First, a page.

If I didn’t have the hood I would have been out of there in ten minutes, if I didn’t have the gloves five minutes.

Check out some of the 1mm, hydroskin, , or whatever manufacturers are calling sub2mm neoprene insulation in long sleeve shirt form then experiment. 35 degrees is different than 45 is different than 55 is different than 65. The drytop and neoprene farmer john doesn’t cover that range without severe restrictions on time of immersion. If you have to wear gloves it’s cold and it takes more than drytop/farmerjohn to stay protected for any time of a rescue,or survive a botched self-rescue.

My experience
I have used a drytop with polypro layers on whitewater runs. I have a neoprene Mountain Surf sprayskirt and Bomber Gear drytop w/sprayskirt tunnel. I’ve spent as long as 10 minutes in the water and was completely dry. If you are only going to be in the water for short periods you should be fine. The drytop will leak slowly around the waist. The degree of leakage will depend on how you have it arranged. If you keep everything very snug, leakage will be minimal.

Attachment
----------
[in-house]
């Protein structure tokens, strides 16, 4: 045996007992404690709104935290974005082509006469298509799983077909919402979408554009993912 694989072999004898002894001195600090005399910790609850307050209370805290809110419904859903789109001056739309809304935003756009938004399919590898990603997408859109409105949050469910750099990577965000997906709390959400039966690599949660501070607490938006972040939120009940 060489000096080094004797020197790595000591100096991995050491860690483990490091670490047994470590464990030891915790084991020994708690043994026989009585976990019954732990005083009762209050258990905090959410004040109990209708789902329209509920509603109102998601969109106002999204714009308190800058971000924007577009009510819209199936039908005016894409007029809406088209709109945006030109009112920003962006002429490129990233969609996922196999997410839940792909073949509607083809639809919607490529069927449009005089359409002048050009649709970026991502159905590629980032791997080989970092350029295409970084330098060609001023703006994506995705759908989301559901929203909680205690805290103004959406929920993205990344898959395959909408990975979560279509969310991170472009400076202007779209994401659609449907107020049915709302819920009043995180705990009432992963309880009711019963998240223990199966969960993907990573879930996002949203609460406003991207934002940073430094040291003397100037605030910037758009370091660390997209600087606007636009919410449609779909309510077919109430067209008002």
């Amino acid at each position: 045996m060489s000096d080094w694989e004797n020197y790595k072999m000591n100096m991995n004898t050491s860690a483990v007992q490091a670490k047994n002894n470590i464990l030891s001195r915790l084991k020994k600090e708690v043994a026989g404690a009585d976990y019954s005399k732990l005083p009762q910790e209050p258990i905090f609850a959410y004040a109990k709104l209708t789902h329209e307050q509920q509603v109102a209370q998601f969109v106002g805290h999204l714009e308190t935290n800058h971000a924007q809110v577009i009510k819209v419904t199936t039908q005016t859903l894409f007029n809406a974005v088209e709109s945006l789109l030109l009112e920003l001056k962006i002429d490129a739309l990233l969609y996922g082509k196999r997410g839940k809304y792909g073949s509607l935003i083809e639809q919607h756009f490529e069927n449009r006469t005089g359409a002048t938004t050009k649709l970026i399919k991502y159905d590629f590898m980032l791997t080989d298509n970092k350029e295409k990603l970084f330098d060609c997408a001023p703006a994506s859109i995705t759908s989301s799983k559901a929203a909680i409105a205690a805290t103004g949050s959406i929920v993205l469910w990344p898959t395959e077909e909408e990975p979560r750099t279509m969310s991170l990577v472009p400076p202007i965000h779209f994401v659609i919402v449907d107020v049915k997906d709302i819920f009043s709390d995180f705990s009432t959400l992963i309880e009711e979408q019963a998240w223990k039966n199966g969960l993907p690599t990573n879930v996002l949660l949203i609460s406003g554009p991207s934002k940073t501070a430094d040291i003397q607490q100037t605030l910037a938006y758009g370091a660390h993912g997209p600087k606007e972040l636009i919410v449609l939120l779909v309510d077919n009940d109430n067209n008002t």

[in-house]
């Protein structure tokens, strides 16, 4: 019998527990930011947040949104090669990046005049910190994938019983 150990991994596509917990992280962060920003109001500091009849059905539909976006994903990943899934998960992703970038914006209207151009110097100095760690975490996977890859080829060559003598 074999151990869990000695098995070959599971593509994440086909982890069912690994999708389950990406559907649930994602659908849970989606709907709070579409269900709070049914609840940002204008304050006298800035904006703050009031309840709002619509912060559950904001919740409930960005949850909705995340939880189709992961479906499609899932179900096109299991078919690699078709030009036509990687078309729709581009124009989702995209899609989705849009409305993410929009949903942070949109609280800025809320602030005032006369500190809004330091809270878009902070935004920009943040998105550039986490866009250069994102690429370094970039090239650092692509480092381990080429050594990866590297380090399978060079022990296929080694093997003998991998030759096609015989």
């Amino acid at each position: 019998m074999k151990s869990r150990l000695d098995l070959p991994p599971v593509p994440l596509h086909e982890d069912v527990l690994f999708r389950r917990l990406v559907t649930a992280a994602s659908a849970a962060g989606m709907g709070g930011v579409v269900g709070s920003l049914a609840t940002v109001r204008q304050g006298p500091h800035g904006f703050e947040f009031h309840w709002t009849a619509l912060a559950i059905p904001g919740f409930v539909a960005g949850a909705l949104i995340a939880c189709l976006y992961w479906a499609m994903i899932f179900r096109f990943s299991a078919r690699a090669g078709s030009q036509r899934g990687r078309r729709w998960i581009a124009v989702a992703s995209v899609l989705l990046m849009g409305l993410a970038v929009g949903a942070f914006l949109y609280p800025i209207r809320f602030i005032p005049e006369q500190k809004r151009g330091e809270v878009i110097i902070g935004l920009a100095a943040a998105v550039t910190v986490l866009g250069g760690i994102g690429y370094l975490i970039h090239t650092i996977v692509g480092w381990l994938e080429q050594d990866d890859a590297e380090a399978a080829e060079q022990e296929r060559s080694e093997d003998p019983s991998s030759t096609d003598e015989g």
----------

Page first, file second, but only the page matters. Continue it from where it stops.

– Last Updated: Feb-24-07 6:24 PM EST –

Unless you can find a heck of a lot better way to get the waist of the drytop to seal up over the wetsuit than I ever did. Water'll come in thru the waist when you swim.

However, if the air and water temps and the level of protection you are getting from the wetsuit plus whatever other layers you may have - maybe a hydroskin LS top and/or a vest - are well matched being wet really isn't an issue. Once you climb back in the boat the drytop will protect you from getting chilled by the air or wind. You'll be wet and warm is all.

For the times of practicing where failures involve climbing out on shore and dumping the boat then getting in, I would suggest a pair of at least coated nylon pants. Those will protect your lower boady from the wind whgile you are on land. I failed to do that once with a wind and temps in the 60's and had to change without even clearing my gear - I started shivering within a minute on land just from my lower body not having a wind-blocking layer over the wetsuit.